A few weeks I published a post about how Tucker Carlson is hurting America. The spirit of the post was disappointment, and the basic idea is that Carlson has not matured at all from earlier in his career when Jon Stewart embarrassed him on the CNN show Crossfire. He is a bright, well-educated, savvy, and influential speaker who could reach a huge audience with an informative news-related show that generates serious discussion and genuine debate. Instead he engages in sound-bite commentary with incredibly short segments that are designed to limit any deep or genuine discussion of issues. And he focuses on maintaining and often enflaming the preconceived beliefs and biases of his audience while he makes an incredibly large amount of money doing it.
However, Carlson is not the only problem voice on television. In addition to the shallow partisan infotainment from other commentary show hosts like Sean Hannity and Laura Ingraham for Fox News, commentators on CNN and MSNBC participate in the same biased soundbite commentary designed to appeal to Democrats.
Don Lemon is not helping anyone in America to become more fully informed on important political and social issues, for he offers an incredibly limited show every night that repeats the same mantras, slogans, and touch points again and again ad nauseam. His guests and his regular panels of pundits never get to any real depth on issues, as he is constantly cutting off segments, telling speakers "Hey, I gotta go," as he moves to a commercial and then comes back to another brief undeveloped segment, which is almost always just narrow partisan complaining about Republicans and President Trump. I recall tuning in one night for a special medical guest (I think it was Dr. Sanjay Gupta) to talk about the Covid vaccine and various plans and concerns. Dr. Gupta could have gone on the whole hour and really delved into the issue and informed people. But Lemon "had to go", and cut the doctor off so Don could move on to another redundant rambling session criticizing the Trump administration.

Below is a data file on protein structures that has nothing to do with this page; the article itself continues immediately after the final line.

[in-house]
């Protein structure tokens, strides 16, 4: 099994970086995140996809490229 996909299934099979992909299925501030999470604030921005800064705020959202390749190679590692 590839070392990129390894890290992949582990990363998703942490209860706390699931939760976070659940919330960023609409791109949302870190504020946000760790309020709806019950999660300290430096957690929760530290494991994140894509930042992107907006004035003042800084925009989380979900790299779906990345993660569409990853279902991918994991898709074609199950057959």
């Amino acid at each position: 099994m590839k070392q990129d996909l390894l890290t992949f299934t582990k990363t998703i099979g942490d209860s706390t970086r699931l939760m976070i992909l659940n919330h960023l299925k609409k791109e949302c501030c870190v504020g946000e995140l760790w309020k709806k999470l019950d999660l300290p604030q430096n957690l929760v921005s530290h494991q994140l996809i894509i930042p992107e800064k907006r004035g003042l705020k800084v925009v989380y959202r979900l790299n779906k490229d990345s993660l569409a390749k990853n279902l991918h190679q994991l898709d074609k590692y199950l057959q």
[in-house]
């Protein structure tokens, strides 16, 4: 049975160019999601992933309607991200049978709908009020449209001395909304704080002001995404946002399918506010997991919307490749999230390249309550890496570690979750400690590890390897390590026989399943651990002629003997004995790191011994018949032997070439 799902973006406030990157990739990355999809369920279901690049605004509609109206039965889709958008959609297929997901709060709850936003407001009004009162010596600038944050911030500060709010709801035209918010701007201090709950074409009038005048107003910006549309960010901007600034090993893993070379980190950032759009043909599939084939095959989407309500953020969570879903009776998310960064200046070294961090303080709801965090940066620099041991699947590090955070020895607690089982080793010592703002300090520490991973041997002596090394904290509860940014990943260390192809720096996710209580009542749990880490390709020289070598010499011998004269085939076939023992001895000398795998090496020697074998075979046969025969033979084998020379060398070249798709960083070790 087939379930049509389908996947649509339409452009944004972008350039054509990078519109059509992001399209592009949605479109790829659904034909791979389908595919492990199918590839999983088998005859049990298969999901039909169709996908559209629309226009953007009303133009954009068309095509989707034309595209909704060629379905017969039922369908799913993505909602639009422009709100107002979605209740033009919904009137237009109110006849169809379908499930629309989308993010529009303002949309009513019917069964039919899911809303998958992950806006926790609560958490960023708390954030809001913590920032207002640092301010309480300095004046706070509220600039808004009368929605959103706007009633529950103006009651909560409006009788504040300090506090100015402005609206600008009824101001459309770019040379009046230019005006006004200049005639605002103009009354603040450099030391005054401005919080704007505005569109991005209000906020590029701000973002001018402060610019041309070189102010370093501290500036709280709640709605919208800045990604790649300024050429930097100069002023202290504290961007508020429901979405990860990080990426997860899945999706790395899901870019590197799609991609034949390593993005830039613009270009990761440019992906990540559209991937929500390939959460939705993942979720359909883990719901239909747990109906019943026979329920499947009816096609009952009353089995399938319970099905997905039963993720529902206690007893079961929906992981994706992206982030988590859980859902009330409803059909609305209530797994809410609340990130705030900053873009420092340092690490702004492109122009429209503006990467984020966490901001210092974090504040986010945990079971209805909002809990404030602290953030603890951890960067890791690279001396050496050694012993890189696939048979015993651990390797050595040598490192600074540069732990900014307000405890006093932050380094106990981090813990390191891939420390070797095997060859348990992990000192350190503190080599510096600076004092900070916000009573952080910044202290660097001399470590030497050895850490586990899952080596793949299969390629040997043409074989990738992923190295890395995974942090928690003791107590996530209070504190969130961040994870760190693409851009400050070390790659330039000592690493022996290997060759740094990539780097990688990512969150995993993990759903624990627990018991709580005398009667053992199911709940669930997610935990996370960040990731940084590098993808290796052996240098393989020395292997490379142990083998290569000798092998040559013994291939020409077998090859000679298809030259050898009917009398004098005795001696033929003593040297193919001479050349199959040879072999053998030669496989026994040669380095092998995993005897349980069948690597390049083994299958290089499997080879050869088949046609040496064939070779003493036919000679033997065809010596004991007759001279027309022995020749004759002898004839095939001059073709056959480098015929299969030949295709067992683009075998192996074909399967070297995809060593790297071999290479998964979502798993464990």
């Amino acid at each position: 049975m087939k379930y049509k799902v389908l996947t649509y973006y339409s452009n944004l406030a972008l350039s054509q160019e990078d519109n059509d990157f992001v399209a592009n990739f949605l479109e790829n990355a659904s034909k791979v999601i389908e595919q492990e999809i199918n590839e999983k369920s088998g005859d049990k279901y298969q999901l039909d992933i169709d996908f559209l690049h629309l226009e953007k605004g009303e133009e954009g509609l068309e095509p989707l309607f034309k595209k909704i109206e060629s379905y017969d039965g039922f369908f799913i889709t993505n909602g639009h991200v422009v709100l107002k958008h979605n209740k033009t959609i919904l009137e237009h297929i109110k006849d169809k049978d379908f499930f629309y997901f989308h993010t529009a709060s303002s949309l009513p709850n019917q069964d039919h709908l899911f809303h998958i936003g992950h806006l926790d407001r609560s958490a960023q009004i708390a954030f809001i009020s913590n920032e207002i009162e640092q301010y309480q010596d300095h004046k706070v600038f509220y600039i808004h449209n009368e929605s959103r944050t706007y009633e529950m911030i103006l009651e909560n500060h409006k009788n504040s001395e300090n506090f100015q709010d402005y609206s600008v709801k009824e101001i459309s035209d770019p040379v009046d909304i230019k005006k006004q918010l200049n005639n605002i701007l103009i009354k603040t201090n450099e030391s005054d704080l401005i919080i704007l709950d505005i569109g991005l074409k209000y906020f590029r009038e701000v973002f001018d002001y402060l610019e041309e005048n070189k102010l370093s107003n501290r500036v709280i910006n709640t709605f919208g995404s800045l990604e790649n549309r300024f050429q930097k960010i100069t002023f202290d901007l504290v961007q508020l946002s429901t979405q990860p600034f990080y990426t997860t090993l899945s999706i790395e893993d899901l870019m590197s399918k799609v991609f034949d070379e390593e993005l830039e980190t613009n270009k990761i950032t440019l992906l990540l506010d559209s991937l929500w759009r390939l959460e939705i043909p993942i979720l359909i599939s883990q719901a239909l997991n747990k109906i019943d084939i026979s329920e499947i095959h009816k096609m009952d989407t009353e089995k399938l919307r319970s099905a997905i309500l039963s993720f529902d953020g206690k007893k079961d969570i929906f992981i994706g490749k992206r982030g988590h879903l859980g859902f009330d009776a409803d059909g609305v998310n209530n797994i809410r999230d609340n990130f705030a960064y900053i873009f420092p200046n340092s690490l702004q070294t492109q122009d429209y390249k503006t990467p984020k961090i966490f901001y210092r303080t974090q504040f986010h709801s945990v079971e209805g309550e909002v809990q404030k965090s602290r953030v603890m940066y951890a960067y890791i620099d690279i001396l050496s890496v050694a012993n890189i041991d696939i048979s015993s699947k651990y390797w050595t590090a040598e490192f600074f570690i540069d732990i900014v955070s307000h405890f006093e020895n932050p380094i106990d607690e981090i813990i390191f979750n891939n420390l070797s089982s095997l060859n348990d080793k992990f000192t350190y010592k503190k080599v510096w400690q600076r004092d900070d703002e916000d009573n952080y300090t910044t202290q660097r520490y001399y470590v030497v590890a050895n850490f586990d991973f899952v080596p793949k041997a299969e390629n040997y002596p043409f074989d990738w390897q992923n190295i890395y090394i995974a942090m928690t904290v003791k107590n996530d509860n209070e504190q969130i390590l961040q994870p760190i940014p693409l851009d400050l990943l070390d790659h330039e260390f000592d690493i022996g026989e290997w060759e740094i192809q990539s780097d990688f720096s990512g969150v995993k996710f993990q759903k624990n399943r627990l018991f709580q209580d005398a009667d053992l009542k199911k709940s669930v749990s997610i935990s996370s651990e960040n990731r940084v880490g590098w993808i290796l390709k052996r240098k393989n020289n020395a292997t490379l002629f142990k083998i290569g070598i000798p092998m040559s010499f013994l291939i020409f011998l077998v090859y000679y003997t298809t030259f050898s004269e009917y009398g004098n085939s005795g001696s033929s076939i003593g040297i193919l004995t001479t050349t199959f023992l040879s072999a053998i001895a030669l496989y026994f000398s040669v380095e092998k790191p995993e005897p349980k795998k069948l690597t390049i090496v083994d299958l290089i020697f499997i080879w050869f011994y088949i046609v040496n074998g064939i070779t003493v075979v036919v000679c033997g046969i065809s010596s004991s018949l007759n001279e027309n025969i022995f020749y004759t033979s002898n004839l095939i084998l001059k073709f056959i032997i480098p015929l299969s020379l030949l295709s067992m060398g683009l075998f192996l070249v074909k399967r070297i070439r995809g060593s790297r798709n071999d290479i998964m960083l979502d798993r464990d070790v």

The same criticism can be leveled at Anderson Cooper, Chris Cuomo, Rachel Maddow, and especially Lawrence O'Donnell. Viewers can tune into FoxNews, CNN, or MSNBC for literally four straight hours every night and hear the same tired show with different hosts night after night and learn next to nothing but have all their biases reinforced. Professor and cultural critic Neil Postman noted how all the information found in an hour-long television news broadcast (in terms of word count and topics covered) could be found on one page of a newspaper. While too many Americans, and especially politicians, are fond of blaming society's division on "the mainstream media," it's not the work of authentic journalists and reporters they are talking about -- it's the commentators, talk show hosts, pundits, and info-tainers that are our problem. Contemporary society has a negative view of the fourth estate, not because of the people in the trenches doing the hard reporting, but because of the media personalities that tarnish the important world of journalism.
There are so many incredible and important stories to be covered every single day, and the "news" networks spend the most coveted air time they have on a group of pop culture media mavens who might at one time have had an interest in journalism but have allowed the bright studio lights to blind them and us to the narrow scope of their "content" and the insidious harm it is causing us. Don Lemon could spotlight so many people, stories, places, issues, foundations, non-profits, citizens, achievements, questions, ... basically news .... every night. But instead, he and his fraternity of talking heads just re-hash the same old biases night after night. And, as the son of an esteemed small town print journalist who spent thirty years as a reporter, feature writer, and editor, I am deeply saddened by what the cable networks have done to that thing we used to call news.
I'll close with the prophetic criticism from Clare Booth Luce:
Certainly we must face this fact: if the American
press, as a mass medium, has formed the minds of America, the mass has also
formed the medium. There is action, reaction, and interaction going on
ceaselessly between the newspaper-buying public and the editors. What is
wrong with the American press is what is in part wrong with American society.
Is this, then, to exonerate the American press for its failures to give the American people more tasteful and more illuminating reading matter? Can the American press seek to be excused from responsibility for public lack of information as TV and radio often do, on the grounds that, after, “we have to give the people what they want or we will go out of business”?
--Clare Boothe Luce, “What’s Wrong with the American Press?”